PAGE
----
Houses built and lived in by architects today aren't so easy to visit - which is one reason why they get packaged together in coffee-table slabs. The House of the Architect by Anatxu Zabalbeascoa (published by GG, price pounds 45) is a collection of 30 homes from the past 20 years or so, from the demure Art Nouveau house in Pennsylvania where Robert Venturi and Denise Scott Brown, architects of the National Gallery extension, live amid tepid historicism, to the enormous 19th-century cement factory converted by Ricardo Bofill.
As the author points out, many architects build their first work for themselves as an advertisement for what they can do. This means their houses have to perform a delicate balancing act between home and showhome, between function and experimentation.
The picture painted of Britain in this book is dispiriting in that there are no new buildings, only two conversions: Richard Rogers's Chelsea home where the guts of two white stucco terraced houses have been ripped out and replaced with high tech engineering; and David Chipperfield's understated conversion of another stucco terrace. This may reflect the caution of planners, but it is inaccurate. Where is Michael Hopkins's luminous Hampstead house or the flat in which Norman Foster lives close to Albert Bridge? They would have been more in keeping with the point made by the rest of the houses in the book: that what is good enough for the client is usually fine for the architect, too.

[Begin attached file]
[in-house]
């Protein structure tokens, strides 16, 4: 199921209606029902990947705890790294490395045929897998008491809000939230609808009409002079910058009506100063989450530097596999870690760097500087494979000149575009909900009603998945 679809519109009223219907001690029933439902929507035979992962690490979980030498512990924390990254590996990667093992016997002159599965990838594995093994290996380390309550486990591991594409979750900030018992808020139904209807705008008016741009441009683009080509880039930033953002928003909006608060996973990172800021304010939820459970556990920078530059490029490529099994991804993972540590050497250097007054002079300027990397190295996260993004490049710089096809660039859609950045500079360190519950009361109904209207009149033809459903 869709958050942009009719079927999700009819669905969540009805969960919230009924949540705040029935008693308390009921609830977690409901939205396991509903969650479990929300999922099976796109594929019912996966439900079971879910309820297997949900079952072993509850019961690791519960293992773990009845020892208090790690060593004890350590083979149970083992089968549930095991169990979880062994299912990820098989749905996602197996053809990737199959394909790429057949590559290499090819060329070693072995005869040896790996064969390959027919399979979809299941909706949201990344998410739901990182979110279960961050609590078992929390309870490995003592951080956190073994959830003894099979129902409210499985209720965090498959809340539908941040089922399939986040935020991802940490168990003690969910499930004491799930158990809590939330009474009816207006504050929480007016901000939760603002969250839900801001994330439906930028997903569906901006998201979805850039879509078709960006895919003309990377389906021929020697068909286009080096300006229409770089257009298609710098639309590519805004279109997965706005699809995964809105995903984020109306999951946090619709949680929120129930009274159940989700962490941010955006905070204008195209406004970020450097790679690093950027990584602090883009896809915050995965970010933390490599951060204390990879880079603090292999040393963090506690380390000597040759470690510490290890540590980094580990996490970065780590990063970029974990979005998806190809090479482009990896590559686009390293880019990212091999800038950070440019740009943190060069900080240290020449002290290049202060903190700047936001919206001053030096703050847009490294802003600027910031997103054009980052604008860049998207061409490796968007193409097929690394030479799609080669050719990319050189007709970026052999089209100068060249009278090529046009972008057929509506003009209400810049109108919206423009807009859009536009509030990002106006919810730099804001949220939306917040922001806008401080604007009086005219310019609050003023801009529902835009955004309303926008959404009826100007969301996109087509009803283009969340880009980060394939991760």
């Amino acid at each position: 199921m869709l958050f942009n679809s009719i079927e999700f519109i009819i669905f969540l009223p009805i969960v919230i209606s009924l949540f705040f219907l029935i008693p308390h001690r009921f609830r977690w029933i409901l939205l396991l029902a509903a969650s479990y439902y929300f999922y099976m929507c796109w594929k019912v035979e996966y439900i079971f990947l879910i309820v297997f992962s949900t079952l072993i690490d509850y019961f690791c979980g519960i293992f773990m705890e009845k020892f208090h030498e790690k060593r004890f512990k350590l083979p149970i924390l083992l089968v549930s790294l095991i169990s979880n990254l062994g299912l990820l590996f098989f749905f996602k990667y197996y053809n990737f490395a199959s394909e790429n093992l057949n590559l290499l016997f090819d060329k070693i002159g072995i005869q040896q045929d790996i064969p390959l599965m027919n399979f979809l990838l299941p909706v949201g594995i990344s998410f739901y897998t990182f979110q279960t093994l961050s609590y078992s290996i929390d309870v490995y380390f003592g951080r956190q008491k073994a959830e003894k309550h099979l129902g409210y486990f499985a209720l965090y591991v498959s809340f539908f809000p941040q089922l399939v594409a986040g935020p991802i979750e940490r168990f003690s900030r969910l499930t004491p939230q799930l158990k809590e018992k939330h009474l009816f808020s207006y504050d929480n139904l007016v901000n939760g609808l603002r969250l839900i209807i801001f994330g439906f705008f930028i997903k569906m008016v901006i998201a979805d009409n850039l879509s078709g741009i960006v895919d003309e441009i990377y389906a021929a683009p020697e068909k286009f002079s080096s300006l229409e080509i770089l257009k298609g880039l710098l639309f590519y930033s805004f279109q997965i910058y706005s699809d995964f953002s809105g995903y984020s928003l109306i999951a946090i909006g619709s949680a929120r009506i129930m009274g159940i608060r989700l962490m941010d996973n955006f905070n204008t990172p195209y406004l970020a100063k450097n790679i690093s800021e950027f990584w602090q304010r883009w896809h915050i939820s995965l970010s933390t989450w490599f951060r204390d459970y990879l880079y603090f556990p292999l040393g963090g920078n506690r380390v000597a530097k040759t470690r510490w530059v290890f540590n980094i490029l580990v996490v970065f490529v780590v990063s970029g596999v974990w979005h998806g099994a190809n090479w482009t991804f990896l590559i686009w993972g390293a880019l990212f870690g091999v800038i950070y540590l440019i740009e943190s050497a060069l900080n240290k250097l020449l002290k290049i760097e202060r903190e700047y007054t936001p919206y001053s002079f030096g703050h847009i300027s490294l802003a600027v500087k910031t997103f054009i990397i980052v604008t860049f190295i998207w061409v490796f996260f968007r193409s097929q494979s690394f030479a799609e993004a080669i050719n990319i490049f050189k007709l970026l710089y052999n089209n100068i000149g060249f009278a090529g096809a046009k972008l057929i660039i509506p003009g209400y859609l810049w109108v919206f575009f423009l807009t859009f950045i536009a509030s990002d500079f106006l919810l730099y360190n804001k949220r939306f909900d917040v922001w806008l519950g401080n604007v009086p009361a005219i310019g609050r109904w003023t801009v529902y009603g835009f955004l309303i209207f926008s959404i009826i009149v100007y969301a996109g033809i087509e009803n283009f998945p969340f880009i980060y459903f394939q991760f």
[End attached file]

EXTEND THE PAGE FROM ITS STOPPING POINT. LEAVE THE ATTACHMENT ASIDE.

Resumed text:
If it is rare to find an architect whose commissioned work is substantially different from the house they live in themselves. The American husband- and-wife team Robert Venturi and Denise Scott Brown are an exception. Who would guess that this demurely twee Art Nouveau period piece is the Philadelphia home of the architects responsible for the emasculated classicism of the controversial National Gallery extension? At home, however, they dip into different styles and periods of decoration (a Lichtenstein print hangs above a Chippendale chair, neon bar signs cast a surreal glow on American country furniture) in the same way that their architecture quotes from different eras. Nevertheless, the frieze in the dining room comes as a surprise. Writ large is a gallery of their heroes where Lutyens is beside Le Corbusier, Michelangelo followed by Soane, Toscanini by Loos. Live-in postmodern irony or what?
Clapboard gone crazy
Some architects move house as their work moves on to a new phase. Frank Lloyd Wright, for example, built himself a house for practically every stylistic phase of his career. Frank Gehry, on the other hand, has taken another tack and simply remodels the house where he has lived in Santa Monica, California, since 1978, to accommodate new needs and architectural ambitions.